• Any time during a fiscal year, the company either adds the 51st shareholder or issues shares to the general public, ending its status as a private corporation.
  • More than two of the three requirements to qualify as a “small company” for the last two immediate financial years have been violated by the organisation.

Transitional provision

It is clear that recent incorporations would not be able to satisfy these requirements for the most recent two fiscal years.

A series of transitional rules have been implemented to accommodate this need, enabling businesses founded before the amendment to qualify as “small companies” and benefit from that status.

If the business was established before July 1, 2015, it can still be regarded as a “small company” if:

  • Since then, it has operated as a private firm 
  • It could meet the set of requirements in the first or second fiscal year following the change.

Compliance with ongoing legal requirements

Businesses must comply with other ongoing statutory requirements such as submitting financial statements, maintaining accounting records, and being ready for shareholders who hold 5% or more of the voting rights to request audited accounts, whether or not a firm is free from audit requirements. 

ACRA will continue to undertake periodic spot checks on the financial accounts of the companies. In the case that a company is involved in any legal matters, ACRA will also appoint an auditor to audit the company.

Businesses can hire a reputable audit firm to handle the necessary compliance, or they can outsource these responsibilities to staff knowledgeable in accounting and bookkeeping procedures. Audit firms assist organizations in maintaining accurate financial records and statements over the long term in addition to assisting organizations in complying with auditing standards.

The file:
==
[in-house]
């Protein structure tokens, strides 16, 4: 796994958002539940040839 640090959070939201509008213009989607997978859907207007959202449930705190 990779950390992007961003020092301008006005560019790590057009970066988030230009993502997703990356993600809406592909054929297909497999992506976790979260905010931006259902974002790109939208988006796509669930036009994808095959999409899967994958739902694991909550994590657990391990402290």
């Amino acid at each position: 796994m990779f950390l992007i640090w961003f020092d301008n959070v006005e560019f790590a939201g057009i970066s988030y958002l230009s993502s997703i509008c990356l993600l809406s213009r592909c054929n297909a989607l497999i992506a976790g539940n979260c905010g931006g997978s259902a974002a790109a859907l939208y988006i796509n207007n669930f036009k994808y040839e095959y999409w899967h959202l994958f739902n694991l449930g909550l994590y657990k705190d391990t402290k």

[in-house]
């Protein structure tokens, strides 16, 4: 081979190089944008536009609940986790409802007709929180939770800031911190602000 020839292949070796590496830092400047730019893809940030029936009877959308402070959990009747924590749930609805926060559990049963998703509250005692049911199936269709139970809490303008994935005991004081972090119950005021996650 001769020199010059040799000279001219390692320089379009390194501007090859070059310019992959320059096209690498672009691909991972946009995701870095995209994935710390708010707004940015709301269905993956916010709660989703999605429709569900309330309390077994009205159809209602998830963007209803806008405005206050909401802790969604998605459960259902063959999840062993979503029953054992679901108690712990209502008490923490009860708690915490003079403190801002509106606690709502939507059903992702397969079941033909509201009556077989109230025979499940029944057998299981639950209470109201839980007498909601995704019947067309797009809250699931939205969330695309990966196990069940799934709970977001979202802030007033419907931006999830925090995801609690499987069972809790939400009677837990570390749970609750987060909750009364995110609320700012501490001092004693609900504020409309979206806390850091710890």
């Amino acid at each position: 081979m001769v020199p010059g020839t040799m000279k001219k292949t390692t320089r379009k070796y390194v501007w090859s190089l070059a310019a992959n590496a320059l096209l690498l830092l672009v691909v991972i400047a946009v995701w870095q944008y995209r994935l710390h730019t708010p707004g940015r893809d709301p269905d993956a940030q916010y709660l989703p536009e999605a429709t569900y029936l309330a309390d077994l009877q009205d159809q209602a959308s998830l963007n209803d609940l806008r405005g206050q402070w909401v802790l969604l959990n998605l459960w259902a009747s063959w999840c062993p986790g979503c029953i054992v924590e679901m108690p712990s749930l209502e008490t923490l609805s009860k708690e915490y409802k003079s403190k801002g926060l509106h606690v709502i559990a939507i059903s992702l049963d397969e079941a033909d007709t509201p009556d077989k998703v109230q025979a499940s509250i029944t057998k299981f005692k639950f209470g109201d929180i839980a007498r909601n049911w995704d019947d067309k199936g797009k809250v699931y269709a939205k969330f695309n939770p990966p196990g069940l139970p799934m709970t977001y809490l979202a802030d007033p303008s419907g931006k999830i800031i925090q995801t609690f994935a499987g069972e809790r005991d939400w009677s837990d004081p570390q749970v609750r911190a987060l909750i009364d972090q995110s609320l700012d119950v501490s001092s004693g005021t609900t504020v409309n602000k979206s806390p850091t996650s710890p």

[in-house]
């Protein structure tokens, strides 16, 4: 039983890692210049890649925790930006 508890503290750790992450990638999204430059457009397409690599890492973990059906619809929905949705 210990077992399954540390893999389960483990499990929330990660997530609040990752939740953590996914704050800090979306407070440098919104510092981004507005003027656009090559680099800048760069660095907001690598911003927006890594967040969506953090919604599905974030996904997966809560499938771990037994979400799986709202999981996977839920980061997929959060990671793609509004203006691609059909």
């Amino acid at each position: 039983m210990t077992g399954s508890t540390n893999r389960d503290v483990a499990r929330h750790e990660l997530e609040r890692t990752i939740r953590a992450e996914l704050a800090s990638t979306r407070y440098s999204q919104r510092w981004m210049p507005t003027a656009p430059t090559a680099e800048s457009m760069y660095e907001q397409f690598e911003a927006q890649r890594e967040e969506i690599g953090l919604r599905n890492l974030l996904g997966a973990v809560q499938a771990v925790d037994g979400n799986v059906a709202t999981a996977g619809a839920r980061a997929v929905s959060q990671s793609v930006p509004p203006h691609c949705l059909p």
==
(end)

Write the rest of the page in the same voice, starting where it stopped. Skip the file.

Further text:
Exempted audit disqualification

Your company can be disqualified from the small company status due to the change in company audit status. Disqualification occurs if;

  • No longer categorized as a private company in the financial year.
  • No longer fulfill the small company requirements for two consecutive financial years.

Contact us if you require further clarifications or assistance with a Singapore company audit.


Do companies need to be audited in Singapore?

Private limited corporations in Singapore must conduct an annual Statutory Audit under the Singapore Company Act. This is an audit of their financial accounts by a certified public accountant or auditor.

What companies are exempt from audit?

An exempt private firm is exempt from having its financial accounts audited if it has yearly revenue of $10 million or less for the fiscal year. A private company that is exempt from taxation is one with fewer than 20 members and no corporation that has a beneficial interest in the company’s shares.

What is Section 205C Companies Act Singapore?

If an exempt private company’s revenue for a given financial year does not exceed the threshold, then, according to section 205C(1), it is exempt from audit requirements.